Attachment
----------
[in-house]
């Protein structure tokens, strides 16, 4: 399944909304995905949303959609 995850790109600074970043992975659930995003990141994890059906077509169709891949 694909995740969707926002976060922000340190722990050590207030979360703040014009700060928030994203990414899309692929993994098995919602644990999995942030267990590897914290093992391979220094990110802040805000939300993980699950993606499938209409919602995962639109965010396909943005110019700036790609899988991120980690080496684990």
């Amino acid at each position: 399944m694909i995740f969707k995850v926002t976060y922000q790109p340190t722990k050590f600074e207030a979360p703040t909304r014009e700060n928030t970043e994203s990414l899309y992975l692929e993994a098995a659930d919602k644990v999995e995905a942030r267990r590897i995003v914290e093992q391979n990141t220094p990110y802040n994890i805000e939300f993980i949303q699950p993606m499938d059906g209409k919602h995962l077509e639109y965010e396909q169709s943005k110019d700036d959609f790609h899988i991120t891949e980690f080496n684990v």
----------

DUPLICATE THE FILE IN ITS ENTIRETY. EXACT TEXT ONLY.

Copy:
[in-house]
């Protein structure tokens, strides 16, 4: 399944909304995905949303959609 995850790109600074970043992975659930995003990141994890059906077509169709891949 694909995740969707926002976060922000340190722990050590207030979360703040014009700060928030994203990414899309692929993994098995919602644990999995942030267990590897914290093992391979220094990110802040805000939300993980699950993606499938209409919602995962639109965010396909943005110019700036790609899988991120980690080496684990």
């Amino acid at each position: 399944m694909i995740f969707k995850v926002t976060y922000q790109p340190t722990k050590f600074e207030a979360p703040t909304r014009e700060n928030t970043e994203s990414l899309y992975l692929e993994a098995a659930d919602k644990v999995e995905a942030r267990r590897i995003v914290e093992q391979n990141t220094p990110y802040n994890i805000e939300f993980i949303q699950p993606m499938d059906g209409k919602h995962l077509e639109y965010e396909q169709s943005k110019d700036d959609f790609h899988i991120t891949e980690f080496n684990v």